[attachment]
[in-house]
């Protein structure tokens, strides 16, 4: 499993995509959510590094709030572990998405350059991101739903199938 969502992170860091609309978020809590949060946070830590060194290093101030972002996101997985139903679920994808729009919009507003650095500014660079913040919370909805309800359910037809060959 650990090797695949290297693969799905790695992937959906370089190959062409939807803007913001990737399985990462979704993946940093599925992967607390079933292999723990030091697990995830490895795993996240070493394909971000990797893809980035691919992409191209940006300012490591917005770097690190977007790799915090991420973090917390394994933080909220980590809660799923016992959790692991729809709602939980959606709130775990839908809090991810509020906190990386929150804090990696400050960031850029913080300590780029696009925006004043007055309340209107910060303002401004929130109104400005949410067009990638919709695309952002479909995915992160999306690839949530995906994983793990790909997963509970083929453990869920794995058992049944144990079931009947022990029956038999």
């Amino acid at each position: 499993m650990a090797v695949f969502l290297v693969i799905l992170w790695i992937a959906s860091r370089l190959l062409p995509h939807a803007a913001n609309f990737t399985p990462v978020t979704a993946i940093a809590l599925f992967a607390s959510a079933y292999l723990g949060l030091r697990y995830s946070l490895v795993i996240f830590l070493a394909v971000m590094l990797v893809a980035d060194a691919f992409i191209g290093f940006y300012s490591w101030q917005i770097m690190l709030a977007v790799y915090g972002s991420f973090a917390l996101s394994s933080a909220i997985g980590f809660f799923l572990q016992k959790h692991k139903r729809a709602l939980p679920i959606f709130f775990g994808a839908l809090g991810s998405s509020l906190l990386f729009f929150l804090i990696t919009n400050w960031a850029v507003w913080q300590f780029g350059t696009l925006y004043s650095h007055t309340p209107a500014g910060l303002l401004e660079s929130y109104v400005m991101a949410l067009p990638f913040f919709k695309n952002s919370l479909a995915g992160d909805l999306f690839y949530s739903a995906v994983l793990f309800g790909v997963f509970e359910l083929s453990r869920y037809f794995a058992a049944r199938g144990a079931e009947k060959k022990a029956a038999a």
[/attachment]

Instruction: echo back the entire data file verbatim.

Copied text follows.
[in-house]
């Protein structure tokens, strides 16, 4: 499993995509959510590094709030572990998405350059991101739903199938 969502992170860091609309978020809590949060946070830590060194290093101030972002996101997985139903679920994808729009919009507003650095500014660079913040919370909805309800359910037809060959 650990090797695949290297693969799905790695992937959906370089190959062409939807803007913001990737399985990462979704993946940093599925992967607390079933292999723990030091697990995830490895795993996240070493394909971000990797893809980035691919992409191209940006300012490591917005770097690190977007790799915090991420973090917390394994933080909220980590809660799923016992959790692991729809709602939980959606709130775990839908809090991810509020906190990386929150804090990696400050960031850029913080300590780029696009925006004043007055309340209107910060303002401004929130109104400005949410067009990638919709695309952002479909995915992160999306690839949530995906994983793990790909997963509970083929453990869920794995058992049944144990079931009947022990029956038999």
């Amino acid at each position: 499993m650990a090797v695949f969502l290297v693969i799905l992170w790695i992937a959906s860091r370089l190959l062409p995509h939807a803007a913001n609309f990737t399985p990462v978020t979704a993946i940093a809590l599925f992967a607390s959510a079933y292999l723990g949060l030091r697990y995830s946070l490895v795993i996240f830590l070493a394909v971000m590094l990797v893809a980035d060194a691919f992409i191209g290093f940006y300012s490591w101030q917005i770097m690190l709030a977007v790799y915090g972002s991420f973090a917390l996101s394994s933080a909220i997985g980590f809660f799923l572990q016992k959790h692991k139903r729809a709602l939980p679920i959606f709130f775990g994808a839908l809090g991810s998405s509020l906190l990386f729009f929150l804090i990696t919009n400050w960031a850029v507003w913080q300590f780029g350059t696009l925006y004043s650095h007055t309340p209107a500014g910060l303002l401004e660079s929130y109104v400005m991101a949410l067009p990638f913040f919709k695309n952002s919370l479909a995915g992160d909805l999306f690839y949530s739903a995906v994983l793990f309800g790909v997963f509970e359910l083929s453990r869920y037809f794995a058992a049944r199938g144990a079931e009947k060959k022990a029956a038999a």